Empowerment as a process in leadership education is seen as fundamental to community development. Often, empowerment is considered only from the individual, psychological perspective in community development interventions. That is, practitioners may argue that individuals basically empower themselves through personal knowledge, attitudes, and behavior (self-empowerment). The extensive literature on empowerment also makes clear that empowerment is an outcome of interpersonal (mutual empowerment) and collective social action (social empowerment). The extent to which community developers are incorporating these dimensions into their interventions via leadership education is explored. The results of the literature review indicate that these interventions fall short of fully utilizing what we know about empowerment and its role in community development.
Keywords: empowerment, leadership development, community organizing, self-efficacy, power, influence
It seems in the past decade, empowerment has become a central buzzword in community development. Empowerment is (and has been) on nearly every community developer's mind. It appears in the program brochures on community leadership education and pervades community development language to the extent that one begins to get suspicious of the term (Rappaport, 1984). Does everyone understand empowerment in the same way? How many types of empowerment are there? Is empowerment for community development different than for corporate success? These are only some questions that come to mind in reaction to the frequency of the term empowerment in our language. Recent reviews of this concept (Craig, Mayo & Taylor, 1990; Dunst et al, 1992; Kabeer, 1999) note that empowerment is still "fuzzy" and without conceptual or empirical clarity. This lack of clarity is an intolerable situation as, I believe, empowerment is a core element in a theory of community development based on self-help principles (Christenson, 1989).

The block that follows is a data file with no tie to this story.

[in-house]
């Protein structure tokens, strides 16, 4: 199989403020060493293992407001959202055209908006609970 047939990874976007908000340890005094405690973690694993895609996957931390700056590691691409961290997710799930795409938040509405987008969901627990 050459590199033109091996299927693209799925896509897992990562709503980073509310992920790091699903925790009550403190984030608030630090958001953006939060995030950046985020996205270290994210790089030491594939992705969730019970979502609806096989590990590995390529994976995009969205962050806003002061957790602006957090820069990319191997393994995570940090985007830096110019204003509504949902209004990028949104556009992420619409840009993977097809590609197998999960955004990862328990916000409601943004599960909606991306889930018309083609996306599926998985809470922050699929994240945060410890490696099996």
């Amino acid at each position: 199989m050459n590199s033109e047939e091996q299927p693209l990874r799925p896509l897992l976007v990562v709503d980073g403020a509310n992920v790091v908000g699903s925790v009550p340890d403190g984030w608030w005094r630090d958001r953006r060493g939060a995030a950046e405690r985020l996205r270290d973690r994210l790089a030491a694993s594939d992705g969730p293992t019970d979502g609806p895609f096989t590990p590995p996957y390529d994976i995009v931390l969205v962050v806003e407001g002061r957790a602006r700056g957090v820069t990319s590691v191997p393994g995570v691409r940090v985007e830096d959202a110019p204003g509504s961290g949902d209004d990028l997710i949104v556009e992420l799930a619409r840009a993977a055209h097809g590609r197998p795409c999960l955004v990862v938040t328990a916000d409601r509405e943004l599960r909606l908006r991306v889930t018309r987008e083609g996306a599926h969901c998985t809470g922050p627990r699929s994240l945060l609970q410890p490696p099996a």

This paper has three goals. First, it explores three dimensions of empowerment, second, it tracks the place of empowerment in leadership education research; and third, it shows how community developers can use an expanded understanding of empowerment and the tools for empowerment effectively.
I argue that there are three dimensions of empowerment: self-empowerment through individual action, mutual empowerment that is interpersonal, and social empowerment in the outcomes of social action. Unlike much of the literature and practice, I consider these to be inseparable. By that I mean that the elements of theoretical work that focus on empowering individuals are inadequate for community leaders. Similarly, theory that only focuses on one person empowering another does not help community development. Empowerment through social action is generally ignored in community development practice--the exceptions are the work of community developers like Alinsky (1967). It is unfortunate and an initial effort is made here to correct this omission. Further, I argue that all three dimensions of empowerment are, in fact, interdependent. A singular focus on any one (or two) is insufficient for successful community leaders to introduce community change. For example, in the 1950s, any African-American female who was well-educated, experienced, and effective in her interpersonal relationships and recognized by her peers for her leadership capacity, could still not hold public elected office and could not vote. It took collective action to change the law to give African-Americans voting privileges to (more) fully empower such a woman.
I maintain, as does Perkins (1995), that community leadership development programs are most appropriate settings in which to consider processes and outcomes related to empowerment. Community leadership development programs provide a rich source of information about how practitioners think about the concept of empowerment and how practitioners work to empower community leaders through these programs since the fundamental purpose of these programs is to provide learning experiences and relationships that will empower successive generations of community leaders dedicated to change (Zimmerman, 1986). …